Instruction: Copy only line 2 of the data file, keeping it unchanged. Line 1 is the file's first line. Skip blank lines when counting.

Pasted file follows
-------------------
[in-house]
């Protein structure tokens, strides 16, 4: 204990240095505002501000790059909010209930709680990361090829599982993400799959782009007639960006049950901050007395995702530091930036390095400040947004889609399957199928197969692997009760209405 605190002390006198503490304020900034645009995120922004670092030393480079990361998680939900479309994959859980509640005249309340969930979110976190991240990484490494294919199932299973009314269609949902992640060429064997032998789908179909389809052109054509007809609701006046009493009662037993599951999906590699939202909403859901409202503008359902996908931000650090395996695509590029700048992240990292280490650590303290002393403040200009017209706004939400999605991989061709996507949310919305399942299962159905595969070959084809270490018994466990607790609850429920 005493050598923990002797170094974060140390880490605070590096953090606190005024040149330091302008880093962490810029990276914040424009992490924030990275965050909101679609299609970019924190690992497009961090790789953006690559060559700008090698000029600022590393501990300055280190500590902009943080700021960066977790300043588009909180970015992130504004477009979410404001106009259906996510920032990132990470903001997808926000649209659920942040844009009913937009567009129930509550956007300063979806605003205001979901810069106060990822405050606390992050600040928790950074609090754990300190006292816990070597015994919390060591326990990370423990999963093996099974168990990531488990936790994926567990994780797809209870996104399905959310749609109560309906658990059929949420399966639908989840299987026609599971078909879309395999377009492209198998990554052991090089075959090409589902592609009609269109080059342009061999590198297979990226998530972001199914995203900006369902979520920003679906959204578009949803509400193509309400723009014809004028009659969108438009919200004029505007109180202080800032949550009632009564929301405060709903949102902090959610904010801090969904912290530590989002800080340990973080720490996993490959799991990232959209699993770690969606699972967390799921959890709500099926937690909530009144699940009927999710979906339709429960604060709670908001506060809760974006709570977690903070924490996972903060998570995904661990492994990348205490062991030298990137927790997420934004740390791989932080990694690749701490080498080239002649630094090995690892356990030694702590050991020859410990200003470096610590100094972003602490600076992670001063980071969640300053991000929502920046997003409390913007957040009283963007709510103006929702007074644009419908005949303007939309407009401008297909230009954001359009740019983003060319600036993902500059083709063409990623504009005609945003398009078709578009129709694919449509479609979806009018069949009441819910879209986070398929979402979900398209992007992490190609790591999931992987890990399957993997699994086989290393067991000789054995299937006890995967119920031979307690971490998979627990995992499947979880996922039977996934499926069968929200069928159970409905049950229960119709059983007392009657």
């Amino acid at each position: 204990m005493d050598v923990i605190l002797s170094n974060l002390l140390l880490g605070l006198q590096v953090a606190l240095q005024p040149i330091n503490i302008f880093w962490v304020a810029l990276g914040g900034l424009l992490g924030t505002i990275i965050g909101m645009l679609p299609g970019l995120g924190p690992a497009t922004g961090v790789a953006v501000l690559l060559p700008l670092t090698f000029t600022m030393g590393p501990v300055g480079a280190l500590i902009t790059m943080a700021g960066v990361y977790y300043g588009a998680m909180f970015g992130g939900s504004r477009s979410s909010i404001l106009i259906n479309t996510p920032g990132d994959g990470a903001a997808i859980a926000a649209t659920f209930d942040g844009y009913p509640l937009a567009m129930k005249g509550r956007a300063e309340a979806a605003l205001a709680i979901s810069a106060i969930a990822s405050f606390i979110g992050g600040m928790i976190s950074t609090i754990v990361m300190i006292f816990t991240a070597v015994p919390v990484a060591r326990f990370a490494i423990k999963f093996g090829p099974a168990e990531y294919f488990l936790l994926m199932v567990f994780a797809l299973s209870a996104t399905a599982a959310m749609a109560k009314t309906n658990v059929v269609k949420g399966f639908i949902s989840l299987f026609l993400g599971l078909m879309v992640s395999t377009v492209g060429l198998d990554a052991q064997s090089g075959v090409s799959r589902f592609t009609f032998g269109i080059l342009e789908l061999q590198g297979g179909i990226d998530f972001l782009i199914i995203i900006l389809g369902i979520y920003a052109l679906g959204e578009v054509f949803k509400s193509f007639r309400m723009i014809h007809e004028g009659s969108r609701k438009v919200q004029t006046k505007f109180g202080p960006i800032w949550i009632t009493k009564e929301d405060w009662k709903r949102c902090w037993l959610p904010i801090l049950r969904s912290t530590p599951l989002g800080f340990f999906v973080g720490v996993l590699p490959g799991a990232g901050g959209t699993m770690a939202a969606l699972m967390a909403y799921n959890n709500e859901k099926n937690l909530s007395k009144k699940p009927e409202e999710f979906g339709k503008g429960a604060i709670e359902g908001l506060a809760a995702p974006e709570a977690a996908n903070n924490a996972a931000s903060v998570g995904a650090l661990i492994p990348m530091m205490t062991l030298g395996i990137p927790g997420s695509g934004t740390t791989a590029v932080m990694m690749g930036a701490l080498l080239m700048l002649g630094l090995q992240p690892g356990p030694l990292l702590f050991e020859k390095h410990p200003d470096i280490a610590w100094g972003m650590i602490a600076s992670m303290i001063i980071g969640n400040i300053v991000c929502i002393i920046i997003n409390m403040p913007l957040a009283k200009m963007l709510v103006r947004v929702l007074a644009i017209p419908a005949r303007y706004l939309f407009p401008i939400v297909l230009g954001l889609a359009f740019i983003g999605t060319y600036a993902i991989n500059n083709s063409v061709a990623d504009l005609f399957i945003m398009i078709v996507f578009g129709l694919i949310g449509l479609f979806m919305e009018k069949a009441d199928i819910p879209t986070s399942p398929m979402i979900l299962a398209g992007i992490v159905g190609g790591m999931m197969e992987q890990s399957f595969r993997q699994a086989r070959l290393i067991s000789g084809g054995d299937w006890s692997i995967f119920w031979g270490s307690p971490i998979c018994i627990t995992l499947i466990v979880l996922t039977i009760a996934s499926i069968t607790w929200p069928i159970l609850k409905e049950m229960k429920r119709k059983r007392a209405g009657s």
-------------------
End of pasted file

């Protein structure tokens, strides 16, 4: 204990240095505002501000790059909010209930709680990361090829599982993400799959782009007639960006049950901050007395995702530091930036390095400040947004889609399957199928197969692997009760209405 605190002390006198503490304020900034645009995120922004670092030393480079990361998680939900479309994959859980509640005249309340969930979110976190991240990484490494294919199932299973009314269609949902992640060429064997032998789908179909389809052109054509007809609701006046009493009662037993599951999906590699939202909403859901409202503008359902996908931000650090395996695509590029700048992240990292280490650590303290002393403040200009017209706004939400999605991989061709996507949310919305399942299962159905595969070959084809270490018994466990607790609850429920 005493050598923990002797170094974060140390880490605070590096953090606190005024040149330091302008880093962490810029990276914040424009992490924030990275965050909101679609299609970019924190690992497009961090790789953006690559060559700008090698000029600022590393501990300055280190500590902009943080700021960066977790300043588009909180970015992130504004477009979410404001106009259906996510920032990132990470903001997808926000649209659920942040844009009913937009567009129930509550956007300063979806605003205001979901810069106060990822405050606390992050600040928790950074609090754990300190006292816990070597015994919390060591326990990370423990999963093996099974168990990531488990936790994926567990994780797809209870996104399905959310749609109560309906658990059929949420399966639908989840299987026609599971078909879309395999377009492209198998990554052991090089075959090409589902592609009609269109080059342009061999590198297979990226998530972001199914995203900006369902979520920003679906959204578009949803509400193509309400723009014809004028009659969108438009919200004029505007109180202080800032949550009632009564929301405060709903949102902090959610904010801090969904912290530590989002800080340990973080720490996993490959799991990232959209699993770690969606699972967390799921959890709500099926937690909530009144699940009927999710979906339709429960604060709670908001506060809760974006709570977690903070924490996972903060998570995904661990492994990348205490062991030298990137927790997420934004740390791989932080990694690749701490080498080239002649630094090995690892356990030694702590050991020859410990200003470096610590100094972003602490600076992670001063980071969640300053991000929502920046997003409390913007957040009283963007709510103006929702007074644009419908005949303007939309407009401008297909230009954001359009740019983003060319600036993902500059083709063409990623504009005609945003398009078709578009129709694919449509479609979806009018069949009441819910879209986070398929979402979900398209992007992490190609790591999931992987890990399957993997699994086989290393067991000789054995299937006890995967119920031979307690971490998979627990995992499947979880996922039977996934499926069968929200069928159970409905049950229960119709059983007392009657």